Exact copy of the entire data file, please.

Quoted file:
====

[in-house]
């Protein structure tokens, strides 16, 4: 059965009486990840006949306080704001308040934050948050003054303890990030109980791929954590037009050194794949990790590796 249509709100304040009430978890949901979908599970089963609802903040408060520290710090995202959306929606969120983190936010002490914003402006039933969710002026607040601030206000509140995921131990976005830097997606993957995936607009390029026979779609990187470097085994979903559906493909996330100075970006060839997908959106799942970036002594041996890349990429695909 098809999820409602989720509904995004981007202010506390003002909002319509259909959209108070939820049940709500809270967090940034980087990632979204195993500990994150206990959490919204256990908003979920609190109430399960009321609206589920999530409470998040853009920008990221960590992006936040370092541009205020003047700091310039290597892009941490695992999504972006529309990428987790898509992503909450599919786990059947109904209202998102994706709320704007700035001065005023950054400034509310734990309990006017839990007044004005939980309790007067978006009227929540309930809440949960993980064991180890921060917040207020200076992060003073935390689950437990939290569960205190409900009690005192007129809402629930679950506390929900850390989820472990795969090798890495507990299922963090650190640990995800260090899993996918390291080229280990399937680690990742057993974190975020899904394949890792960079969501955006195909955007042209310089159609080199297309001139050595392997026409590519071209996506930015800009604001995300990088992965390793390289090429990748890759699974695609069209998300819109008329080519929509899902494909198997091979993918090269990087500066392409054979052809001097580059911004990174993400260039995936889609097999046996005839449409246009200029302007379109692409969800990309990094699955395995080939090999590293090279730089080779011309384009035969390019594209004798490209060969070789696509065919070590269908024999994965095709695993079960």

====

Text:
[in-house]
């Protein structure tokens, strides 16, 4: 059965009486990840006949306080704001308040934050948050003054303890990030109980791929954590037009050194794949990790590796 249509709100304040009430978890949901979908599970089963609802903040408060520290710090995202959306929606969120983190936010002490914003402006039933969710002026607040601030206000509140995921131990976005830097997606993957995936607009390029026979779609990187470097085994979903559906493909996330100075970006060839997908959106799942970036002594041996890349990429695909 098809999820409602989720509904995004981007202010506390003002909002319509259909959209108070939820049940709500809270967090940034980087990632979204195993500990994150206990959490919204256990908003979920609190109430399960009321609206589920999530409470998040853009920008990221960590992006936040370092541009205020003047700091310039290597892009941490695992999504972006529309990428987790898509992503909450599919786990059947109904209202998102994706709320704007700035001065005023950054400034509310734990309990006017839990007044004005939980309790007067978006009227929540309930809440949960993980064991180890921060917040207020200076992060003073935390689950437990939290569960205190409900009690005192007129809402629930679950506390929900850390989820472990795969090798890495507990299922963090650190640990995800260090899993996918390291080229280990399937680690990742057993974190975020899904394949890792960079969501955006195909955007042209310089159609080199297309001139050595392997026409590519071209996506930015800009604001995300990088992965390793390289090429990748890759699974695609069209998300819109008329080519929509899902494909198997091979993918090269990087500066392409054979052809001097580059911004990174993400260039995936889609097999046996005839449409246009200029302007379109692409969800990309990094699955395995080939090999590293090279730089080779011309384009035969390019594209004798490209060969070789696509065919070590269908024999994965095709695993079960």